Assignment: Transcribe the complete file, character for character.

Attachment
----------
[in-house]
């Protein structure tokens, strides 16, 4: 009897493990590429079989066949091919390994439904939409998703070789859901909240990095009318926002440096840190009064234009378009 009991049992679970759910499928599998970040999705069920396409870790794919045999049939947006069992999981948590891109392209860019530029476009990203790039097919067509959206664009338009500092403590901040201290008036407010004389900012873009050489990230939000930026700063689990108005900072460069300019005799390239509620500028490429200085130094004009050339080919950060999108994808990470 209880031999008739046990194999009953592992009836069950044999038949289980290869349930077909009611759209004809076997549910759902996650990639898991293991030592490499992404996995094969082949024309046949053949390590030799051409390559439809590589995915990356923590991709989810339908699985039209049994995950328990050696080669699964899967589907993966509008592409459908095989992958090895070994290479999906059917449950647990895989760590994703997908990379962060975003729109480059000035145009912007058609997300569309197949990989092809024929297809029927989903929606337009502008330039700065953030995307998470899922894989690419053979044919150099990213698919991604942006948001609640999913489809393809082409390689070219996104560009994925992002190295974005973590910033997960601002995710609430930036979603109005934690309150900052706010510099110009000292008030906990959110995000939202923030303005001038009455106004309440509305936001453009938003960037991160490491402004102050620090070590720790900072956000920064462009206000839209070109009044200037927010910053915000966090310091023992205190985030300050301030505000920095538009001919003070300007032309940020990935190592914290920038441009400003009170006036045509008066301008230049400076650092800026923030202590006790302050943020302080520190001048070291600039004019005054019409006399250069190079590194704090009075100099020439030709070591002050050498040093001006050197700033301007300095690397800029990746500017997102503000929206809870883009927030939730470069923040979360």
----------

[in-house]
């Protein structure tokens, strides 16, 4: 009897493990590429079989066949091919390994439904939409998703070789859901909240990095009318926002440096840190009064234009378009 009991049992679970759910499928599998970040999705069920396409870790794919045999049939947006069992999981948590891109392209860019530029476009990203790039097919067509959206664009338009500092403590901040201290008036407010004389900012873009050489990230939000930026700063689990108005900072460069300019005799390239509620500028490429200085130094004009050339080919950060999108994808990470 209880031999008739046990194999009953592992009836069950044999038949289980290869349930077909009611759209004809076997549910759902996650990639898991293991030592490499992404996995094969082949024309046949053949390590030799051409390559439809590589995915990356923590991709989810339908699985039209049994995950328990050696080669699964899967589907993966509008592409459908095989992958090895070994290479999906059917449950647990895989760590994703997908990379962060975003729109480059000035145009912007058609997300569309197949990989092809024929297809029927989903929606337009502008330039700065953030995307998470899922894989690419053979044919150099990213698919991604942006948001609640999913489809393809082409390689070219996104560009994925992002190295974005973590910033997960601002995710609430930036979603109005934690309150900052706010510099110009000292008030906990959110995000939202923030303005001038009455106004309440509305936001453009938003960037991160490491402004102050620090070590720790900072956000920064462009206000839209070109009044200037927010910053915000966090310091023992205190985030300050301030505000920095538009001919003070300007032309940020990935190592914290920038441009400003009170006036045509008066301008230049400076650092800026923030202590006790302050943020302080520190001048070291600039004019005054019409006399250069190079590194704090009075100099020439030709070591002050050498040093001006050197700033301007300095690397800029990746500017997102503000929206809870883009927030939730470069923040979360």